Afridiziak Theatre News review: Merchants of Bollywood, Peacock Theatre
Words: Uchenna Izundu
Afridiziak rating: Published: May 26, 2010
First there was Hollywood, then Bollywood, and now Nollywood. As the second largest film industry in the world producing 800 films a year and selling 15 million tickets each day, its phenomenal success is underpinned by formulaic musical love stories in sumptuous colours and frenzied dance routines.
Loosely based on true life figures who have shaped Bollywood, Hiralalji Merchant and his granddaughter, Vaibhavi Merchant, this extravagant show follows the intertwined stories of Ayesha (Carol Furtado) and her grandfather Shantilal Merchant (Chander Khanna). Each has very different attitudes about making films thus influencing the historical development of the industry. Shantilal believed that cinema could heal wounds in a divided nation whereas Ayesha is excited about the escapism offered to viewers and rebels against performing the kathak dance in the temple of Shiva that he is custodian of. Shantilal is adamant that she continues the temple tradition stoking tension between them and forcing Ayesha to flee to Bombay to choreograph Bollywood films.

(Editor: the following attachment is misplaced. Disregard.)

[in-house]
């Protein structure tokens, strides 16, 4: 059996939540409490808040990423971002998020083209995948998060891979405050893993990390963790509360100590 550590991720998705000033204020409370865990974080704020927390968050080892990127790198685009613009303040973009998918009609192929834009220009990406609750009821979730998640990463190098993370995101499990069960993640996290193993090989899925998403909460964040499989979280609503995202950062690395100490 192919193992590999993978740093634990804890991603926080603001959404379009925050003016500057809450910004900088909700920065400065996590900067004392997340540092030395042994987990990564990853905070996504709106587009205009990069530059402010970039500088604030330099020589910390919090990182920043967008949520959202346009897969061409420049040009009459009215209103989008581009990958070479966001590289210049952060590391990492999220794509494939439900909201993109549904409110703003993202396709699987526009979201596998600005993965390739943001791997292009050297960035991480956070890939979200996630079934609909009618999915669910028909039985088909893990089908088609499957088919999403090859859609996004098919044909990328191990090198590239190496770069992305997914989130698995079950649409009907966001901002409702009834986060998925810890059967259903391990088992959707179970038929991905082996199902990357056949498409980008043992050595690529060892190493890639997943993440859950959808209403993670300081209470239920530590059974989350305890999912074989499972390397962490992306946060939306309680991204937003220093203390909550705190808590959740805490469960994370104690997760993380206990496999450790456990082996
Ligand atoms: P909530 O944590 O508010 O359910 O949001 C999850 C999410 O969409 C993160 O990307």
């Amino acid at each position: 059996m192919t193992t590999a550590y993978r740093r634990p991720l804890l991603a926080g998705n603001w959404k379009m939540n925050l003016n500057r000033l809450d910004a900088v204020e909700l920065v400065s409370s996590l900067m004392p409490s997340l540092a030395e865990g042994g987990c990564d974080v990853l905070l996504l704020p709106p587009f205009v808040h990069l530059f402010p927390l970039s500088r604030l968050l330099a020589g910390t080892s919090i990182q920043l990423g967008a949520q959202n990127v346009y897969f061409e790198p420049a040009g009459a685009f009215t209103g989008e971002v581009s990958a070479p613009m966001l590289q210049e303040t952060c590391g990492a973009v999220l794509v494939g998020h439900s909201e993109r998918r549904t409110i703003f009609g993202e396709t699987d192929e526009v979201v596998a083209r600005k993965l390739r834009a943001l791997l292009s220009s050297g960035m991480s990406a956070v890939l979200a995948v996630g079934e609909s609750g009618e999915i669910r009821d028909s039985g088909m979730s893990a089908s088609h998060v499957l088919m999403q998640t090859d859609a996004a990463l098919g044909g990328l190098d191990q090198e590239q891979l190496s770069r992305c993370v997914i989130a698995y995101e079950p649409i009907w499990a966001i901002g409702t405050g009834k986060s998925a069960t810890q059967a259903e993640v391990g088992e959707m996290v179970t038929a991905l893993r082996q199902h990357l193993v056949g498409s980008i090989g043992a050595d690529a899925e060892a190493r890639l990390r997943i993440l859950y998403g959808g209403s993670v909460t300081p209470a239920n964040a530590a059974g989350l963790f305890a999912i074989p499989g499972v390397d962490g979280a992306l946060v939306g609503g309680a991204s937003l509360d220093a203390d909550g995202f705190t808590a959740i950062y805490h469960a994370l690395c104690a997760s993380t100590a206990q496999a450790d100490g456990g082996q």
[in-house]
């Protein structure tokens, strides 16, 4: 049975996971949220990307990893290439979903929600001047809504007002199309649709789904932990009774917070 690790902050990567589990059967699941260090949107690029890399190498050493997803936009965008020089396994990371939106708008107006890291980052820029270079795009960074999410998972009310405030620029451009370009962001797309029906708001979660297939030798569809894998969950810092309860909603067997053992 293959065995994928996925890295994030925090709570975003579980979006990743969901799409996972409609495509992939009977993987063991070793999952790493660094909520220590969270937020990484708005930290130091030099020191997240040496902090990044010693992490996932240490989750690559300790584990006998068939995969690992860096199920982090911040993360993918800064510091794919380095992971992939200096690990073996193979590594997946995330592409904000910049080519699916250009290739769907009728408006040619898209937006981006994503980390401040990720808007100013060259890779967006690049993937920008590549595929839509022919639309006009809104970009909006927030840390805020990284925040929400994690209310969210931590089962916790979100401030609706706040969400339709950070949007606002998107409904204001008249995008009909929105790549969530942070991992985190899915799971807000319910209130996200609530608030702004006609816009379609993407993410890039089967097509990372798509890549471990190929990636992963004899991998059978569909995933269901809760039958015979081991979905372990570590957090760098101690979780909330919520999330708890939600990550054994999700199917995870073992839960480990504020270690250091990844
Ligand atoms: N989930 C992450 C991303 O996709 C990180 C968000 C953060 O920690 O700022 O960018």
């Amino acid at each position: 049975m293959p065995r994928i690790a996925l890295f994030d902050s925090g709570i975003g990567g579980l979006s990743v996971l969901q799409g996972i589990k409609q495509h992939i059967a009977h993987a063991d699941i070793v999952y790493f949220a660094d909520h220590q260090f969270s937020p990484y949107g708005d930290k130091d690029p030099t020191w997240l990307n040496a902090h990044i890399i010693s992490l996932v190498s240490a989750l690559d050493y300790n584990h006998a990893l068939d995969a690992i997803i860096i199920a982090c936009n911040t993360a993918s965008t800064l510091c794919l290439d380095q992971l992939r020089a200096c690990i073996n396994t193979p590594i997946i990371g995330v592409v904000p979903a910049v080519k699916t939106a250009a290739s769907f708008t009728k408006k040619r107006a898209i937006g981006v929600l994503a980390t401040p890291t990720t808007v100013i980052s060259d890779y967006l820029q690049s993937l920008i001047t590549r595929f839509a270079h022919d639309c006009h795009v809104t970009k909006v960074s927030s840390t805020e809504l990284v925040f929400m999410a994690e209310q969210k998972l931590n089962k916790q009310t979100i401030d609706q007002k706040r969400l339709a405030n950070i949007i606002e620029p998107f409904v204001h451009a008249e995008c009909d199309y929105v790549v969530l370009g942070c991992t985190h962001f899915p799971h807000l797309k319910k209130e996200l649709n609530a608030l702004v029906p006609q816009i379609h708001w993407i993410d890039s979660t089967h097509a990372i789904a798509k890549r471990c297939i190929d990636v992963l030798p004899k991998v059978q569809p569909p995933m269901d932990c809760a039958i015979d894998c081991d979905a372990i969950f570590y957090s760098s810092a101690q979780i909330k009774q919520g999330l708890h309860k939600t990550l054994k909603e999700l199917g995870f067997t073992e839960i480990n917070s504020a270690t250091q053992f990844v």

The UK is the next biggest market for Bollywood films outside of India. From the outset we are all in on the joke: for example in the opening the narrator tells us that all resemblances to the living and the dead are purely intentional. This is camp humour that is often clichéd and sentimental. The drama is threadbare, the acting weak, and it's unconvincing that Ayesha is abandoning ancient order in a temple filled with glamorous dancers in glittery harem pants, sashaying to a pulsing beat against a digital backdrop of sacred fires.
Using varied props to great effect such as the quartet of jeeps "driving" across the stage, this hot and sweet dance production features 1,200 embellished costumes and 2,500 pieces of blinging Indian jewellery, which will travel the world for several years. The Peacock public on the night I attended enthusiastically clapped to the finale, It's Time to Disco, some even tentatively testing their own moves against the dancers.
Furtado is supported by a powerful set of tireless Bollywood performers who grin regardless zipping from slow and melodic to funky hip hop to popping Michael Jackson. It's an intriguing mixture of influences and as a Nigerian I'm fascinated by the flicking wrists, hopping with fingers splayed like banana bunches, and emphasis on sweeping shapes. For us, it's all about hypnotic waists of mass distraction.
With comical references to Hollywood plots such as Titanic and Slumdog Millionaire being treated in Bollywood style, this show is an entertaining night out with beautiful girls baring belly buttons and boys rippling 12 packs.